COLLEGE STATION, Texas - Less than 24 hours after violence and tragedy struck Charlottesville, Va., a controversial announcement rocked the campus of Texas A&M University.
A rally titled ‘White Lives Matter’ hosted by former student Preston Wiginton would be scheduled for September 11 on the University campus.
“It’s to raise awareness for the white students about the liberal agenda that's pushed down their throats every day and also to make them aware that they should not have to deal with reverse racism," said Wiginton. "They are white, they have an ancestry and a story that they should be proud of."
This year Wiginton had planned on bringing back prominent white nationalist Richard Spencer which was met by much backlash from students at the University.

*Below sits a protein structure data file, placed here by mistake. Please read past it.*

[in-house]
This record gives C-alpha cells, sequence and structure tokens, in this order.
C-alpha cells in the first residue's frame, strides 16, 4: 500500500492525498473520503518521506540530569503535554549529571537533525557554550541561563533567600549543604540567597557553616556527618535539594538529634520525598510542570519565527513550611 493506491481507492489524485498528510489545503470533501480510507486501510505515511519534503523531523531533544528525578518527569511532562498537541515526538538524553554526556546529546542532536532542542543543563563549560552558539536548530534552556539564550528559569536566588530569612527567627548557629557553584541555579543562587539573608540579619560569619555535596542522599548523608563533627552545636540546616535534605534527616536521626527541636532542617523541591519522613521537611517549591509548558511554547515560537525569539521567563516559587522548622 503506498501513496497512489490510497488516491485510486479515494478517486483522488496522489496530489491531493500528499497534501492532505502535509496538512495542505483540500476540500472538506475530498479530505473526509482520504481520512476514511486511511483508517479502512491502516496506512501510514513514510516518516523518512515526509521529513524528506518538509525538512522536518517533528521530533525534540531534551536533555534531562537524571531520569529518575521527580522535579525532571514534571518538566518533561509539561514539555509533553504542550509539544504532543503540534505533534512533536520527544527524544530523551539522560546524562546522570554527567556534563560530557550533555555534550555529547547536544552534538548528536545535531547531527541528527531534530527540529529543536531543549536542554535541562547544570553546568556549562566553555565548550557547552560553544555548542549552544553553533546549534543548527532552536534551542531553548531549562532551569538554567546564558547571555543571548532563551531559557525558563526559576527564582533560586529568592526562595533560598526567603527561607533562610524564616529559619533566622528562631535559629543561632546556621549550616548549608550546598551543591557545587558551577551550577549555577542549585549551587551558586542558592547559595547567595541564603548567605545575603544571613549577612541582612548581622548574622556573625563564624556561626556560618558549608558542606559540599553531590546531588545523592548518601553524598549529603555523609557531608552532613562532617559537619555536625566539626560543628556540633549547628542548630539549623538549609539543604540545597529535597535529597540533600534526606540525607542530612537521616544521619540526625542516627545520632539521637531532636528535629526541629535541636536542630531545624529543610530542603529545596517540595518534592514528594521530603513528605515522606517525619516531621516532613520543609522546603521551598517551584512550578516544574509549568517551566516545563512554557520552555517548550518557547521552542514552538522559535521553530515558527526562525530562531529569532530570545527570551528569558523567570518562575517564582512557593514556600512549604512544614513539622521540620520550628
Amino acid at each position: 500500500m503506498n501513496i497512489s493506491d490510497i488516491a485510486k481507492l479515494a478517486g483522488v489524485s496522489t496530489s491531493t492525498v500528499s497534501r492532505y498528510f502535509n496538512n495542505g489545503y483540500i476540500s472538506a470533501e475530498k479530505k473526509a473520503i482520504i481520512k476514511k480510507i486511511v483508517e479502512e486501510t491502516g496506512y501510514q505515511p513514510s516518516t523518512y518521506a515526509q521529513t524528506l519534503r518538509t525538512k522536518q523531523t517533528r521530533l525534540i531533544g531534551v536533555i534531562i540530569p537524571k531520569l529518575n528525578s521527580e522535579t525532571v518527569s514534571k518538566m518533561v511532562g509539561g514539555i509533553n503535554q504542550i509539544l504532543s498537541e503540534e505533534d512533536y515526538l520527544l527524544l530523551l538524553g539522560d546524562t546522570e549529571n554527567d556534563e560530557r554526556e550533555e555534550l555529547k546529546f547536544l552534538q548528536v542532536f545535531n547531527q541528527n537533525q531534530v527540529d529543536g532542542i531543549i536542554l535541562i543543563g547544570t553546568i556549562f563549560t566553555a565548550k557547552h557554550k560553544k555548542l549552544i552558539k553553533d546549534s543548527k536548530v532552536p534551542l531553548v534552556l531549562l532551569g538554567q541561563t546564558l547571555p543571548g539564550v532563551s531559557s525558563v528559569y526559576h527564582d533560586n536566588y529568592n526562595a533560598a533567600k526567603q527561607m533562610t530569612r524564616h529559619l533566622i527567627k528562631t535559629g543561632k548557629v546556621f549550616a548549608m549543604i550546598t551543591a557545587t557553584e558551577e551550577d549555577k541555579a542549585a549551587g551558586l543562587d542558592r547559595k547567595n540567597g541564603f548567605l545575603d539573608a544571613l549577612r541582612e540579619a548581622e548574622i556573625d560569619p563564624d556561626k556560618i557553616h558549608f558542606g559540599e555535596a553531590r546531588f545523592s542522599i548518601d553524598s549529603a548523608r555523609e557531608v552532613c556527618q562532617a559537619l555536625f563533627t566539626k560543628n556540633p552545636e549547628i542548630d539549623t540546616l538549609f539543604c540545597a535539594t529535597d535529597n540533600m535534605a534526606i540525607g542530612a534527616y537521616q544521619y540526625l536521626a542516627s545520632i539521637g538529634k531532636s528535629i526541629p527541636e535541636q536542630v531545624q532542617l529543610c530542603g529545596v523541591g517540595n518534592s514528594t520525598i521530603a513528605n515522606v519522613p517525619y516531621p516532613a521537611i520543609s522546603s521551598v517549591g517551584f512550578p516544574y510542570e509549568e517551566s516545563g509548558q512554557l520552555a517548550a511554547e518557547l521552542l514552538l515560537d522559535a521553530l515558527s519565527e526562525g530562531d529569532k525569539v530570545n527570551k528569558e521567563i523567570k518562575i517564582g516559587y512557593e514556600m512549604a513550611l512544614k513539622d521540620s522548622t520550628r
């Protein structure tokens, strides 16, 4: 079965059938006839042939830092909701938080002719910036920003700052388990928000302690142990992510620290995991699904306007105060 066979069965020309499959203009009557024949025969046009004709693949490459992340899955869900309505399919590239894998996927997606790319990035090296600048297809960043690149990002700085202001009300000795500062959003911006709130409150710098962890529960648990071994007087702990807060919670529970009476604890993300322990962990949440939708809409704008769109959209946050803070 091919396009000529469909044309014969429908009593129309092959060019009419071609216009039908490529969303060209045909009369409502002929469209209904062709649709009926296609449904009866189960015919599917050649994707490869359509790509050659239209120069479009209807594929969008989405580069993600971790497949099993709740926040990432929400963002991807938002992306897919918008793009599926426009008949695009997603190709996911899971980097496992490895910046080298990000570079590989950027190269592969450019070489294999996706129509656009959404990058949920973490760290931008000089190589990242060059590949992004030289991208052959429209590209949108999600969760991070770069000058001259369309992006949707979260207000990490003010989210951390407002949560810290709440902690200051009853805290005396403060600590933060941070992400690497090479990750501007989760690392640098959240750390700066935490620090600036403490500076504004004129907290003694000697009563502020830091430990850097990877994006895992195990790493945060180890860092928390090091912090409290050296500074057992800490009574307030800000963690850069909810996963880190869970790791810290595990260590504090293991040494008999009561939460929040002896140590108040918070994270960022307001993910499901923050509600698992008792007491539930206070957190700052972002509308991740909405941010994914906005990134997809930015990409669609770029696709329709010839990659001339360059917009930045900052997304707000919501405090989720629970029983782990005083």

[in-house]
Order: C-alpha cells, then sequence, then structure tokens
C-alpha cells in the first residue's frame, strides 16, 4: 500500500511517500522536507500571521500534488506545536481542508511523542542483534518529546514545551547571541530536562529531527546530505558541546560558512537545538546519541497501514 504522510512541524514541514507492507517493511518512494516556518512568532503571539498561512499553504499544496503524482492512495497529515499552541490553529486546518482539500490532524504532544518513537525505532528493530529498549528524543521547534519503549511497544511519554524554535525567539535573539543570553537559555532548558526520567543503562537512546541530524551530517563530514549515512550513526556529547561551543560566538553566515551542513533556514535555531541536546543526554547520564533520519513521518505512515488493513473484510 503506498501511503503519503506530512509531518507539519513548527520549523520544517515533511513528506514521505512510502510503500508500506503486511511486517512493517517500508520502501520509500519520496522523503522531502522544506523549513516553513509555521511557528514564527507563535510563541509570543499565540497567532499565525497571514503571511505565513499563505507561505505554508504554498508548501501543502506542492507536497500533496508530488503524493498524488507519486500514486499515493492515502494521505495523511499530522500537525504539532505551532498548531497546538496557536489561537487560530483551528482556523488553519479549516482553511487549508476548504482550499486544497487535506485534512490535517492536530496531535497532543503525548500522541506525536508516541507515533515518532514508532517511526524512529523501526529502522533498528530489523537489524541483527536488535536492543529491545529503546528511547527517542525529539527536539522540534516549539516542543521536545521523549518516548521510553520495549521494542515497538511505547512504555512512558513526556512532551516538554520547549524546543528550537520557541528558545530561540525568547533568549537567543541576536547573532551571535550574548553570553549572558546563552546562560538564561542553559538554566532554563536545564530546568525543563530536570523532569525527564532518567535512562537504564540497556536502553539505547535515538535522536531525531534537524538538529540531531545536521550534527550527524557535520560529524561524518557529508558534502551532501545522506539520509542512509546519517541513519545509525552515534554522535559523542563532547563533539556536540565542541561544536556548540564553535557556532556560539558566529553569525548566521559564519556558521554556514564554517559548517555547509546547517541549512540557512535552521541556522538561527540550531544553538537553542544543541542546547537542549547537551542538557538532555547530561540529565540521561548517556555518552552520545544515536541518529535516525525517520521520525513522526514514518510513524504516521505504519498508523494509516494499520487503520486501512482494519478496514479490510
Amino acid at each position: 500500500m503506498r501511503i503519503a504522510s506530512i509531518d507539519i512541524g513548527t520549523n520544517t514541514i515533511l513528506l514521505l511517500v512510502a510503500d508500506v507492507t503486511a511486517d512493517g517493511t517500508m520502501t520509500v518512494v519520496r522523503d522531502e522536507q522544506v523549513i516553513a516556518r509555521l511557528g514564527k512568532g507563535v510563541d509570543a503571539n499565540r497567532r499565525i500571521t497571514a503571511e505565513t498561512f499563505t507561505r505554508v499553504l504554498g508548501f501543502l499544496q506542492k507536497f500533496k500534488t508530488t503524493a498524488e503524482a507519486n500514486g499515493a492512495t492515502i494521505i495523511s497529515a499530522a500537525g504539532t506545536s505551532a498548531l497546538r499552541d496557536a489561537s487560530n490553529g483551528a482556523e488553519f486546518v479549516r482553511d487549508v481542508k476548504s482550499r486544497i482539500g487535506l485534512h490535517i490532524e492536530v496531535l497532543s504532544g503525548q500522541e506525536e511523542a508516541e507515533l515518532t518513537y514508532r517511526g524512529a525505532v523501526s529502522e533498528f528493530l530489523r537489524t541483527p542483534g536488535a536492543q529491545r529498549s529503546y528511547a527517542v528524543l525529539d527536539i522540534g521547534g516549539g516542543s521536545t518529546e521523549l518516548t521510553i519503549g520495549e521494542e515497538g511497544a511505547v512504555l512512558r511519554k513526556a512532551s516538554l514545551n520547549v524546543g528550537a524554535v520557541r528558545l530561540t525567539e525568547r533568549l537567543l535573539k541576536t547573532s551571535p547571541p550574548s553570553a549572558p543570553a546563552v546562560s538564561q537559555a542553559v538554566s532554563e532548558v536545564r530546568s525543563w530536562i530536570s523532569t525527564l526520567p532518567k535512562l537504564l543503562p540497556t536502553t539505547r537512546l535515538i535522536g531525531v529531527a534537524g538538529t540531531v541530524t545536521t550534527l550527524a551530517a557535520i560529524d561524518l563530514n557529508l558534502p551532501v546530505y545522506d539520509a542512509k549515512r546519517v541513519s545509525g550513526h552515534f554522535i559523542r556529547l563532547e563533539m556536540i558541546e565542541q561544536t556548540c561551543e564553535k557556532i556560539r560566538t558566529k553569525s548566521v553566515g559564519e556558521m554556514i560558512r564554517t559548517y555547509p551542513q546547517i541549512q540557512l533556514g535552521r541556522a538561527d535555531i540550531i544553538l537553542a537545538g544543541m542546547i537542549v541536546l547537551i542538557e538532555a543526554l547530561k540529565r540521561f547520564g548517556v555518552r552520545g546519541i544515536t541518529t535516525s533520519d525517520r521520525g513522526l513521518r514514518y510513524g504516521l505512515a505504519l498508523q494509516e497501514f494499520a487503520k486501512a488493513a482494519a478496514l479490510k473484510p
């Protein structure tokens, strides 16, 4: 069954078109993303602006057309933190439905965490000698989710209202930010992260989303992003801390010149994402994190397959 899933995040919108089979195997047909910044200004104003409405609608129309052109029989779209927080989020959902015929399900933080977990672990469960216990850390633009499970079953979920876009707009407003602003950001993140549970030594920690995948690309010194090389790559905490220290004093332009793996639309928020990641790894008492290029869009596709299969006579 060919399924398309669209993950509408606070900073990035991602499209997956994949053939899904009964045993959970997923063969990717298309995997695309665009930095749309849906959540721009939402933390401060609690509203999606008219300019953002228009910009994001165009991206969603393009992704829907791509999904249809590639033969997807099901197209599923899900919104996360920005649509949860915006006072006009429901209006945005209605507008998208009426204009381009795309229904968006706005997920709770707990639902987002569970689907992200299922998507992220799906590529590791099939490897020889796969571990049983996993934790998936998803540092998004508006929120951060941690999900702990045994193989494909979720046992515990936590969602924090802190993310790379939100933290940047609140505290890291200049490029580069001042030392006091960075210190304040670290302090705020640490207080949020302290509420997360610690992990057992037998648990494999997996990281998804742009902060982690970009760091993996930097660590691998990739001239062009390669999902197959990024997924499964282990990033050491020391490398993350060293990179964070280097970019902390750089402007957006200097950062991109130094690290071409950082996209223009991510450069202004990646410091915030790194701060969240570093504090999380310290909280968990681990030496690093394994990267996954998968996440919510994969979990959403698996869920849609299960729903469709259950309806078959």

"Everything that he stands for is directly contrary to our values as an institution,” said Texas A&M senior Michael Buse.
Following the wide spread response from the White Lives Matter rally, University officials announced they would no longer allow Wiginton to host it on the campus, saying it creates “a major safety risk."
Following the university’s decision, Wiginton expressed his anger towards the University for what he calls “taking away his civil right."
“I now know what it was like to be black in the 1960s because clearly civil rights does not mean anything for white people in America anymore."
Despite the Universities decision to cancel Wiginton’s White Lives Matter rally, counter protest groups say they will still continue their efforts to unite the University against what they are calling hate speech.